Stranger Things, a success story born out of data analytics
Stranger Things is a television-format series created by the Duffer Brothers. Series 1 was released as a Netflix original series on the 15th of July 2016 and became one of the most popular shows ever to be streamed (according to Parrot Analytics, a company specialising in capturing the TV content consumption and engagement of billions of fans around the world).
Season 3 launches on Netflix the 4th of July 2019 and you don’t have to be a data scientist to know that it will be a huge success. However, when the show started a few years ago, who would have predicted it would be such a winner? Well, Netflix did…
Read on to learn more about the future of television programming and how data analytics helps Netflix to predict successful movies and TV shows.
Netflix: a data-driven organisation
Most people realise that Netflix collects their data to personalise the customer experience and, more recently, provides consumers recommendations based on their interests. But, it goes much further than that. Indeed, Netflix does not decide to buy TV show licences like Stranger Things because they feel that subscribers “might” like it. It would be too risky to make such big decisions based only on a “persona” or “idea” of what their average customers like. When consumers pay upwards of £5.99 for a monthly subscription you cannot invest millions on a show if you are not completely sure that it has the potential to become a big hit. To ensure this happens, Netflix uses data analytics, data science and predictions to support its decision-makers throughout the acquisition process.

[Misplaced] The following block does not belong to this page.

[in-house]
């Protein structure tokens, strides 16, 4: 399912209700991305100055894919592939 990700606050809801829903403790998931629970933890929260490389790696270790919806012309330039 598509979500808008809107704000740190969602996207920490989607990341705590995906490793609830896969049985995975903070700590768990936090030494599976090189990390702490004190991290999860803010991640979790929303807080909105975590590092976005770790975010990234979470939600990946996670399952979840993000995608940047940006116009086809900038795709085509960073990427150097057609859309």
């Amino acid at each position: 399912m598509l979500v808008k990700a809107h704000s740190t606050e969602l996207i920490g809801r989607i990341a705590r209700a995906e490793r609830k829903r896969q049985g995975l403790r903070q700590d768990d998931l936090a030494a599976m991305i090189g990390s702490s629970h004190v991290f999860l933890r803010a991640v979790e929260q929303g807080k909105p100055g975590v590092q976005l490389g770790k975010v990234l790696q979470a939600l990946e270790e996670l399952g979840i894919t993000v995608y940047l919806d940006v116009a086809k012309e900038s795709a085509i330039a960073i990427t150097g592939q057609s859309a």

What type of data is Netflix collecting from its subscribers?
As of January 2019, Netflix had 139 million worldwide streaming subscribers. Having a large user-base allows Netflix to gather a huge amount of data. This data is what enables Netflix to compete within the cinema industry and it can be classified into 4 main areas:
- Profile data
- Touchpoint data
- Behavioural data
- Products/Services data.
Let’s say you’re a Netflix user and also a big fan of Stranger Things – Netflix captures the following information about your profile:
Now Netflix knows you, but they also want to know more about your customer experience within Netflix ecosystem and what your preferred touchpoints are. For instance:
Then, the next logical step is about your engagement with the brand and how you use their products and/or services. Below some examples of actions/activities currently tracked by Netflix:
Almost there, now Netflix knows who you are, how to communicate with you and how you engage with them.
Finally, they want to know about your interests. For that purpose, Netflix has a product catalogue describing all Films and TV shows currently available on the platform and will associate them with a customer record to try to understand if some type of films or TV shows are redundant. The definition of each piece of content is complex and we could write a full article on it but for now, let’s focus on some examples of attributes being used for Stranger Things:
And here we are, Netflix knows pretty much everything about you and your interests. They can now map that data back to a single customer.
This is what we call a Single Customer View (SCV):
Once Netflix has a clear understanding of each customer, it becomes easier to personalise the customer experience inside or outside the platform. However, as mentioned earlier this is not the only benefit. They can also get from that data the value-added insights that drive key decisions about content acquisition.
Stay tuned for the next episode about Netflix and their customer insight, which you can read here.